And that is the exact opposite of how you feel about the actual camera app and how simple and elegant it is compared to its rivals on other platforms. Magic comes from the way the software works on the hardware, and that is where Apple has put most of their photo emphasis lately: on the camera itself. Samsung, OnePlus, Google Pixel and Huawei are some of the Android phone cameras I have tried, and have been underwhelmed by them. Not because of the camera hardware, but by the overall experience.

The Moat Map

Ben Thompson:

This relationship between the differentiation of the supplier base and the degree of externalization of the network effect forms a map of effective moats; to again take these six companies in order:

  • Facebook has completely internalized its network and commoditized its content supplier base, and has no motivation to, for example, share its advertising proceeds. Google similarly has internalized its network effects and commoditized its supplier base; however, given that its supply is from 3rd parties, the company does have more of a motivation to sustain those third parties (this helps explain, for example, why Google’s off-site advertising products have always been far superior to Facebook’s).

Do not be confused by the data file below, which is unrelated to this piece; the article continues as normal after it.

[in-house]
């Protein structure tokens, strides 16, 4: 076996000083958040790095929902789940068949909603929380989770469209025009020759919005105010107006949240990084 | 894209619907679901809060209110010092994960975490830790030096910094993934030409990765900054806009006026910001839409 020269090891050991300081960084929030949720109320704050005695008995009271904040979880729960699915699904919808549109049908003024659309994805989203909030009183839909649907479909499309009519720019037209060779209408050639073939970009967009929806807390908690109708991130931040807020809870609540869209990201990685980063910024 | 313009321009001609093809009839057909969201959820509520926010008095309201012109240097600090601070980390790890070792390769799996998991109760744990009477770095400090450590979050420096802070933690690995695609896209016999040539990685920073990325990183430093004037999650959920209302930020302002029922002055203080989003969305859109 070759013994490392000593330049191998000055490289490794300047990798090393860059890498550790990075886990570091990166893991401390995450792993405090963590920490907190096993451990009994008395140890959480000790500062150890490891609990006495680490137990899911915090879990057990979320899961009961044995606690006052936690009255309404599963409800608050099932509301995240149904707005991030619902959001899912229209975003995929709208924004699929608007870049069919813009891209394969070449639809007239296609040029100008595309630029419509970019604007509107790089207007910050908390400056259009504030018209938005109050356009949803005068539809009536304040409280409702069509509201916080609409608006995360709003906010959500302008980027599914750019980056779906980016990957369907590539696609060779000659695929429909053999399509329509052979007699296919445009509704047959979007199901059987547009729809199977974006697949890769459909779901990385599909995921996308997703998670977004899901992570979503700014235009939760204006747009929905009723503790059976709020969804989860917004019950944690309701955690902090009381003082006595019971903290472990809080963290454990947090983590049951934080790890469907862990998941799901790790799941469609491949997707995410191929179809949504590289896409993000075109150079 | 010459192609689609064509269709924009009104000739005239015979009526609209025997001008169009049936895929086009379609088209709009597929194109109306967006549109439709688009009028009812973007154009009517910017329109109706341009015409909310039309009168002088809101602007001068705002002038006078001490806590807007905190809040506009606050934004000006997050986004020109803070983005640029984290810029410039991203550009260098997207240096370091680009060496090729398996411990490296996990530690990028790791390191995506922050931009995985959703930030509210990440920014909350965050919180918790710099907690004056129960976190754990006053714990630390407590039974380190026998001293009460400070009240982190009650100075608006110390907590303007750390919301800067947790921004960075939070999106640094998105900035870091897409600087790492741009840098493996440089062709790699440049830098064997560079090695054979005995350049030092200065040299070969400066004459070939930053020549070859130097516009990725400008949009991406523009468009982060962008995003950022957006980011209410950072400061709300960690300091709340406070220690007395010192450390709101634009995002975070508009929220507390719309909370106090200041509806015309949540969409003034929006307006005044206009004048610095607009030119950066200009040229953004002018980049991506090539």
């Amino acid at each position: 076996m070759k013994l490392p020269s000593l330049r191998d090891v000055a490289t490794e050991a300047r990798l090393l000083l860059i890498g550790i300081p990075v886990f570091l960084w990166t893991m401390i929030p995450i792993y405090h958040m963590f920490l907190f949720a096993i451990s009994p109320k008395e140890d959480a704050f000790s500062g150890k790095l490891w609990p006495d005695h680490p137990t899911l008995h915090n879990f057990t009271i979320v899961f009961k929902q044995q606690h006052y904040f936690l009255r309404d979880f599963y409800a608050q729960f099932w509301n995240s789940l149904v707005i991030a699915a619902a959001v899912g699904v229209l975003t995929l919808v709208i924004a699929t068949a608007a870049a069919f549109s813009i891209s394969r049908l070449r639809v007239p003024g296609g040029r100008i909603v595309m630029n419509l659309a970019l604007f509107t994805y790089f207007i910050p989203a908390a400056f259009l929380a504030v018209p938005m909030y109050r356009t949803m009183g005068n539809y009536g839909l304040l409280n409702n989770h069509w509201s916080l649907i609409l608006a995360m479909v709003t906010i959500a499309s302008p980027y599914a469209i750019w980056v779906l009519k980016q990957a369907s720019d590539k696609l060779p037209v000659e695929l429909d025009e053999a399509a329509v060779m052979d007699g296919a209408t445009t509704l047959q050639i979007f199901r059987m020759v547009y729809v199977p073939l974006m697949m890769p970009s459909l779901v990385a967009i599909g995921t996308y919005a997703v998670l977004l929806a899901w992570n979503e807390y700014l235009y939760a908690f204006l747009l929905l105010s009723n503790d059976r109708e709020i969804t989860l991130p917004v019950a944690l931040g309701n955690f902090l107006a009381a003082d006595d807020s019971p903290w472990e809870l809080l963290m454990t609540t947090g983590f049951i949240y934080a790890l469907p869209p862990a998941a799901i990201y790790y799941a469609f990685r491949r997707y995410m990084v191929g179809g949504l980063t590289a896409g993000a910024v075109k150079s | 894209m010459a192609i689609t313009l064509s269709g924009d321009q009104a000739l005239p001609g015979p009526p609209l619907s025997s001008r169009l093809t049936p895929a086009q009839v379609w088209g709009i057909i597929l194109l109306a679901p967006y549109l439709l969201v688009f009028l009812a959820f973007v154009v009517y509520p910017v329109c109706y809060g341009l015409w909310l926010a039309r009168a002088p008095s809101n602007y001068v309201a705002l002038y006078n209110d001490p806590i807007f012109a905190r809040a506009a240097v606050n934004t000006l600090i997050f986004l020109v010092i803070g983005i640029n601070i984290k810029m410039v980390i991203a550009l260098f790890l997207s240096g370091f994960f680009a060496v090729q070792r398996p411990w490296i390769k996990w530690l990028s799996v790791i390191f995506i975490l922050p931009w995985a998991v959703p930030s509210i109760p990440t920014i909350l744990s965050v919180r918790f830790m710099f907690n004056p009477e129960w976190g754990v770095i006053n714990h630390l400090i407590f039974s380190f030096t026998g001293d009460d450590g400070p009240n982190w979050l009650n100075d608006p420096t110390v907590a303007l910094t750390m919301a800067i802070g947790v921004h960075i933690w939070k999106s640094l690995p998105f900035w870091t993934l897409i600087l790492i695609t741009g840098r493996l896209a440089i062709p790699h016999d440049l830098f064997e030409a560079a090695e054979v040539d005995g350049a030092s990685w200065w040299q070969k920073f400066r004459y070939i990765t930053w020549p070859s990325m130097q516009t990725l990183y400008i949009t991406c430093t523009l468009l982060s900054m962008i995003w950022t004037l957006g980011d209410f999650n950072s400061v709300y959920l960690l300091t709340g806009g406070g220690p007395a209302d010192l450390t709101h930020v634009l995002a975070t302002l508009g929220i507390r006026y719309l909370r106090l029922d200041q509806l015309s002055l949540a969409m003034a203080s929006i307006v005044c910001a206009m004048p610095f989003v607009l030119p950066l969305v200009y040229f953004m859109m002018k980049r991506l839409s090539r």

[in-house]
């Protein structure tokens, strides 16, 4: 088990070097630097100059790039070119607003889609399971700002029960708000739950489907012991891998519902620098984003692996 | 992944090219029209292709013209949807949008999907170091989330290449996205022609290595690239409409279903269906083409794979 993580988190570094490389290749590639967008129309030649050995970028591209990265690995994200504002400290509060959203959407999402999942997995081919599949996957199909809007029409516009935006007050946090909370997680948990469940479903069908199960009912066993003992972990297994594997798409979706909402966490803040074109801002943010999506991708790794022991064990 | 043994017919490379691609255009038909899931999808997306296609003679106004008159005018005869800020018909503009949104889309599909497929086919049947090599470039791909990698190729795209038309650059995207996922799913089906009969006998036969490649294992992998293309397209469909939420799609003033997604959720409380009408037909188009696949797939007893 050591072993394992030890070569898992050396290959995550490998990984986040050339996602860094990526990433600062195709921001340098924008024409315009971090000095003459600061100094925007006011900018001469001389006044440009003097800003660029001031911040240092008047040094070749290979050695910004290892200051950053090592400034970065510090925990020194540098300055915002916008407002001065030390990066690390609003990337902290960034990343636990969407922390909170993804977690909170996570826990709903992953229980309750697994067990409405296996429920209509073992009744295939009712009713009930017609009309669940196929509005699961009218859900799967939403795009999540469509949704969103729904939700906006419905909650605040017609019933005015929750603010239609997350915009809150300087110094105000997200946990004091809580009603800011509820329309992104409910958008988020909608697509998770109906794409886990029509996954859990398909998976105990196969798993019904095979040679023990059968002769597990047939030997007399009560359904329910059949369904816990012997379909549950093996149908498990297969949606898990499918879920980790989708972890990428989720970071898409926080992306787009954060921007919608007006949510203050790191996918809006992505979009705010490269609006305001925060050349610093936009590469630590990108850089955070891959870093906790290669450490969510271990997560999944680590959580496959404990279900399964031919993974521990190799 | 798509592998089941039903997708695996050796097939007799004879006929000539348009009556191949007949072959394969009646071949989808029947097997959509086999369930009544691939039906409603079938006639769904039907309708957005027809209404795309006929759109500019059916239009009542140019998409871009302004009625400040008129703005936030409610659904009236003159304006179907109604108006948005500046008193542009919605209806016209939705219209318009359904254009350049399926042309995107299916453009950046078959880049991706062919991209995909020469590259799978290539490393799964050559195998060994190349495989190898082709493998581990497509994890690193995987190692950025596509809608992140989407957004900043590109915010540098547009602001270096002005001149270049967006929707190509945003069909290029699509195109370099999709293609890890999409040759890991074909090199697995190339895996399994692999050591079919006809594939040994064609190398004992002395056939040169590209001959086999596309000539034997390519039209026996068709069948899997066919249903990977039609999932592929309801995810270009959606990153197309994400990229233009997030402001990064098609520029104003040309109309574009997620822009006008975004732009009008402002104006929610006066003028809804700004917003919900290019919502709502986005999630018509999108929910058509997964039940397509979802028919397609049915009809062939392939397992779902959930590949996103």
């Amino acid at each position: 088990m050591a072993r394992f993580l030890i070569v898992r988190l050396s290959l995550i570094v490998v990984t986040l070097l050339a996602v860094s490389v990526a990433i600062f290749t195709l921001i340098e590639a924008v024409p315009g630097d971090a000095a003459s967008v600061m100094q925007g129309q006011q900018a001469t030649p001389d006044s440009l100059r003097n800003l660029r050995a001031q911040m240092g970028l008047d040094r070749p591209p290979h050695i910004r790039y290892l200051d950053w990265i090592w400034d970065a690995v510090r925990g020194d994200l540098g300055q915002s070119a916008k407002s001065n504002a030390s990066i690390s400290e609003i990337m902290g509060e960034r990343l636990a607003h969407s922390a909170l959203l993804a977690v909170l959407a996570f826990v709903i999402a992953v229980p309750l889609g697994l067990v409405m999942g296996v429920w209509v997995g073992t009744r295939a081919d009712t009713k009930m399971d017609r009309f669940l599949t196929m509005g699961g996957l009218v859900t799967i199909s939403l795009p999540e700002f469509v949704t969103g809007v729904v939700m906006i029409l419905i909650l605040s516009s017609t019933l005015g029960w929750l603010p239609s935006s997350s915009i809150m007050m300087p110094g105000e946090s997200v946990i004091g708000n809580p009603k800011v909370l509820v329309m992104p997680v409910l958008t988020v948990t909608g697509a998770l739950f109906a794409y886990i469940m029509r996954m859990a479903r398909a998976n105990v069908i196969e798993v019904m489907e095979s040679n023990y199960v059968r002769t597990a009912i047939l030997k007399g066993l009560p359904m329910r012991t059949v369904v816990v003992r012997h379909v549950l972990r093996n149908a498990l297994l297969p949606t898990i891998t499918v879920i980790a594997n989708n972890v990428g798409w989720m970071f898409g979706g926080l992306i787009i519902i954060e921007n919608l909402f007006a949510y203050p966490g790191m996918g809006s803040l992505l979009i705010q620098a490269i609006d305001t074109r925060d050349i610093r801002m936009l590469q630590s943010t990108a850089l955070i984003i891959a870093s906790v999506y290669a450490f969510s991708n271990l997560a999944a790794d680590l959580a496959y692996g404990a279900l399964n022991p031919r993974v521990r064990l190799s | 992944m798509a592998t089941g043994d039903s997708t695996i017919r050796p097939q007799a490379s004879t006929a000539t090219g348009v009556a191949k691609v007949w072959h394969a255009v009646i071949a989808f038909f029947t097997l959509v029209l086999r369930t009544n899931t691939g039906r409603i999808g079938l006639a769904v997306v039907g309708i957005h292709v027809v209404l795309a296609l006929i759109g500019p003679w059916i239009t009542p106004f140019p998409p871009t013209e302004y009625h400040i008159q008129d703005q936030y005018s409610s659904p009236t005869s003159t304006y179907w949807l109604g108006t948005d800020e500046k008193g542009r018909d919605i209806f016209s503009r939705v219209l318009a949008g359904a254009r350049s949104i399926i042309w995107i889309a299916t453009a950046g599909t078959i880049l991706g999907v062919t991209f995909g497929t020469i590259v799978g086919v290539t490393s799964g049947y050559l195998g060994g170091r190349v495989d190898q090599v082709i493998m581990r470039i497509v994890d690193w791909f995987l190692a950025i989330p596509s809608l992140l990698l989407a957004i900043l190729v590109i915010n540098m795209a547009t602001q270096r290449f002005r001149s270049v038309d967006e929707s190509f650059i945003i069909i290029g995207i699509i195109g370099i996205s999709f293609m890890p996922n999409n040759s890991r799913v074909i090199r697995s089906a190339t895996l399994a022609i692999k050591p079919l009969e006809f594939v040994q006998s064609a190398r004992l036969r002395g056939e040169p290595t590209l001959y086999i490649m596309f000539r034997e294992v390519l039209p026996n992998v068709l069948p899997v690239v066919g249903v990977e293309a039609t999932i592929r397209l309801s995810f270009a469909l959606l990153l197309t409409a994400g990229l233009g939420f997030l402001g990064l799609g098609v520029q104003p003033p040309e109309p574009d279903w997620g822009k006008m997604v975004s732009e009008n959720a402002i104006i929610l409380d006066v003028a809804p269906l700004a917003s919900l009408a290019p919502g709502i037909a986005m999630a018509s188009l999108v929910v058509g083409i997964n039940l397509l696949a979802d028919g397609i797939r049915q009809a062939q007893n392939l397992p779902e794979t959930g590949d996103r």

• Netflix and Amazon’s network effects are partially internalized and partially externalized, and similarly, both have differentiated suppliers that remain very much subordinate to the Amazon and Netflix customer relationship.
  • Apple and Microsoft, meanwhile, have the most differentiated suppliers on their platforms, which makes sense given that both depend on largely externalized network effects. “Must-have” apps ultimately accrue to the platform’s benefit.

[…]

To be sure, the company has been more than fine: its developer ecosystem is plenty strong enough to allow the company’s product chops to come to the fore. I continue to believe, though, that Apple’s moat could be even deeper had the company considered the above Moat Map: the network effects of a platform like iOS are mostly externalized, which means that highly differentiated suppliers are the best means to deepen the moat; unfortunately Apple for too long didn’t allow for suitable business models.

Update (2018-06-02): Ben Thompson (Hacker News):

Once a platform dips under the Bill Gates Line, though, the long-term potential of a business built on a “platform” starts to decline. Apple’s App Store, for example, has all of the trappings of a platform, but Apple quite clearly captures the vast majority of the overall ecosystem, both because of the profitability of the iPhone and also because of its control of App Store economics; the paucity of strong and durable businesses on the App Store is a natural outgrowth of that.

Patrick O’Shaughnessy:

This 20-minute talk by @benthompson on the difference between platforms and aggregators is fantastic.